The USB Implementers Forum (USB-IF for those who need another USB acronym) has been busy lately fromto upgrade the current USB Rename default. With a fingercut – OK, a white paper – .
And if that's not confusing enough, the new USB 3.2 branding also includes the older USB 3.0 standard to create a total of three USB 3.2 variants. And if is not confusing enough, the USB 3.2 variants can also be described with a series of "SuperSpeed USB" marketing phrases.
seems to be straightforward: it uses the connector and provides transfer speeds of up to 40 gigabits per second while baking in Quality. While we await the arrival of USB 4 at a far-away, yet to-be-determined date (end of 2020 is the best guess), we have to move through the current mess of USB 3.2. To give you an idea of the USB branding that you find with current products, we want to find out what and how we came here.
Not the first change of USB name
This is not the first time that USB names have been used moved USB 1
We are now in a similar location with USB 3.2. The latest, fastest version of USB 3.2 offers a maximum speed of 20 Gbit / s and is called USB 3.2 Gen 2×2. (The 2×2 means it's the second generation and has two 10 Gbps lanes to reach the maximum throughput of 20 Gbps.) The older USB 3.1 has a single 10 Gbps channel and is called USB 3.2 Gen 2. Then there is USB 3.0, which is now called USB 3.2 Gen 1.
Know your USB 3.2 versions
If you are looking for the above mentioned USB 3.2 Gen 1 and 2 names, If you're trying to make the best possible connection between your devices, your work is not done. This is because there are separate marketing conditions for each of the three versions of USB 3.2 that the USB-IF encourages providers to use for their packaging. (Whether providers will follow this suggestion or use the above terms remains to be seen.) You need to know both terms.) The marketing terms for USB 3.2 devices are: SuperSpeed USB, SuperSpeed USB 10Gbps and SuperSpeed USB 20Gbps.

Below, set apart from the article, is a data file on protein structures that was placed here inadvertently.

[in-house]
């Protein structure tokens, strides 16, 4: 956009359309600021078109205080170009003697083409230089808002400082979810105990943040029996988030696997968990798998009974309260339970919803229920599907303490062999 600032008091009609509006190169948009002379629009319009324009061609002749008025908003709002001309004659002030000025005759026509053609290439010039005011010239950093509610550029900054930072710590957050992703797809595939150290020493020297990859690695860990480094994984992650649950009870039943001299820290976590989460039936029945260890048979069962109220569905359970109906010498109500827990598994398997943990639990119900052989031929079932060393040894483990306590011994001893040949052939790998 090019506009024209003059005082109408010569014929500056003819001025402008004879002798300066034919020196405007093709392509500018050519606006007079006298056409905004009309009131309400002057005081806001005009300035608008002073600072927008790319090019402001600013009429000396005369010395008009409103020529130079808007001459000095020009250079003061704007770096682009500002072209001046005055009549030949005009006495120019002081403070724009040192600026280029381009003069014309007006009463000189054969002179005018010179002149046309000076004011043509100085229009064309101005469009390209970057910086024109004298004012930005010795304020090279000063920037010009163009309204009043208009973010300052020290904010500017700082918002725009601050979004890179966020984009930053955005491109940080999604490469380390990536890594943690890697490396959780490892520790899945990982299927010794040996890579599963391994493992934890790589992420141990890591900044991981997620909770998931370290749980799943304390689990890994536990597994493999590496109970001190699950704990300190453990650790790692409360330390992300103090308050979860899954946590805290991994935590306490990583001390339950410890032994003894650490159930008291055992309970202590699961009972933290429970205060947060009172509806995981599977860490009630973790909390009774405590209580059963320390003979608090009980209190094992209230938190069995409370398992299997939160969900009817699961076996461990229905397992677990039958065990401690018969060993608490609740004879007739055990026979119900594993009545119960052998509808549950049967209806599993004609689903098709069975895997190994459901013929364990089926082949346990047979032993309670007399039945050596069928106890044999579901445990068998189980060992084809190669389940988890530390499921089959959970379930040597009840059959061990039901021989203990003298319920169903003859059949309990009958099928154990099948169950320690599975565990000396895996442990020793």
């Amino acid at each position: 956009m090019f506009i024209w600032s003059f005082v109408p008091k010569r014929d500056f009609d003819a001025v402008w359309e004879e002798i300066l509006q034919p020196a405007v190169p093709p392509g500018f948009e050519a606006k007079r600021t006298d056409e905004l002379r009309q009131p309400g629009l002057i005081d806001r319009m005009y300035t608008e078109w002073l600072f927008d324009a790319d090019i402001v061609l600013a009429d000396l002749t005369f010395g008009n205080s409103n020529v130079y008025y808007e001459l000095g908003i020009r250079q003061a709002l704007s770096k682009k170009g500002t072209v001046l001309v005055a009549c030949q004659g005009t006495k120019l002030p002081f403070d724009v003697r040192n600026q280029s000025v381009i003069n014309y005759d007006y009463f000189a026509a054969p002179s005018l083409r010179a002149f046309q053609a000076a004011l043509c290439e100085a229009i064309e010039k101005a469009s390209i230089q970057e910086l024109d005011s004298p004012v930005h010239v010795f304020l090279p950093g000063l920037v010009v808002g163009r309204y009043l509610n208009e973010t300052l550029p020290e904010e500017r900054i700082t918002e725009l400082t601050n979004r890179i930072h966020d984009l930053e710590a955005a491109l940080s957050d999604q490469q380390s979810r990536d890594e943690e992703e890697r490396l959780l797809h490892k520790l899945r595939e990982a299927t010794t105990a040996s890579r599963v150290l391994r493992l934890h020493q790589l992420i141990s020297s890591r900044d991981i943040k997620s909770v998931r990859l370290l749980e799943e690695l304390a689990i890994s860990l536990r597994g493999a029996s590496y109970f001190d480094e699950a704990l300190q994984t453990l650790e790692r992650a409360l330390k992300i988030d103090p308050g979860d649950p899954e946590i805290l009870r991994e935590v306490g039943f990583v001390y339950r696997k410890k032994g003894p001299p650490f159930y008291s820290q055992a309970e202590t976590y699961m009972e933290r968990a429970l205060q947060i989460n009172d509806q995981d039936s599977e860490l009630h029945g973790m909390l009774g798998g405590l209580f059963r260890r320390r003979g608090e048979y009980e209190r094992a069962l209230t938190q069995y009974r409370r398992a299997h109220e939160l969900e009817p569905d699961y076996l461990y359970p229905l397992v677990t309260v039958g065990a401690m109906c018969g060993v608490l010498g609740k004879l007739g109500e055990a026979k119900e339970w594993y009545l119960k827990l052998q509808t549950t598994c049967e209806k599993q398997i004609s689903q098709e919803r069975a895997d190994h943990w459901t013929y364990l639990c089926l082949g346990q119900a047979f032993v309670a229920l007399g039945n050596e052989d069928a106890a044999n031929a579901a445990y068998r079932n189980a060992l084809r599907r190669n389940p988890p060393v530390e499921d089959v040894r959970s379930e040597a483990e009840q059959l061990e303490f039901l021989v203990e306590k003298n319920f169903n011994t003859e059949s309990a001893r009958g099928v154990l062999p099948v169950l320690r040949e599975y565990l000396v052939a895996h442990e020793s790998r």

You may find it helpful to avoid confusion and USB branding headaches when you post everything in the table:
USB 3.2 Versions
|New Name||Old name||Original name||SuperSpeed Name||Maximum speed|
|USB 3.2 Gen 2×2||N / A||USB 3.2||SuperSpeed USB 20Gbps||20 Gbps|
|USB 3.2 Gen 2||USB 3.1 Gen 2||USB 3.1||SuperSpeed USB 10Gbps||10 Gbps|
|USB 3.2 Gen 1||USB 3.1 Gen 1||USB 3.0||SuperSpeed USB||5 Gbps|
Type A vs. C
But wait, there is more! USB not only offers different speeds, but also different physical forms. USB type A connectors are rectangular. You need to insert your cable right side up. USB Type-C connectors are smaller, oval, and reversible because you do not have to know which end is up. (Type B connectors are the larger, square-shaped connectors you've probably seen on the back of a printer.)
All USB 3.2 Gen 2×2 products use the Type-C connector, but not all USB-C connectors are USB 3.2 Gen 2×2. A USB-C port can be either 20 Gbps USB 3.2 Gen 2×2 or 10 Gbps USB 3.2 Gen 2. A USB type A port can be 10 Gbps USB 3.2 Gen 2, 5 Gbps 3.2 Gen 1 or even USB 2.0. USB 4 will eliminate this confusion next year, but until then you need to read the fine print of the products to make sure you get the expected USB 3.2 connection between your devices.
One thing you do not have to worry about a newer USB product does not work with an older device. USB 3.2 devices are backwards compatible with all existing USB products. What you sacrifice is throughput; Two products with different USB functions work with the transfer speed of older devices.
No, this is not a city police department. USB PD stands forand offers the ability to charge all types of devices. It used to be a convenient way to charge your phone in an emergency. USB has now been developed to charge larger, more powerful devices with larger, more powerful batteries. USB PD can reach up to 100 watts, enough to charge laptops and tablets.
USB PD knows how much power to use for a given device, from a maximum of 100 watts to charge your laptop up to a fraction of it to complete the phone. USB PD is also smart enough to know that the laptop should charge the phone when connecting the phone to the laptop and not the opposite. If you see a product with the USB PD label, it can serve as a universal charger for most, if not all, USB devices.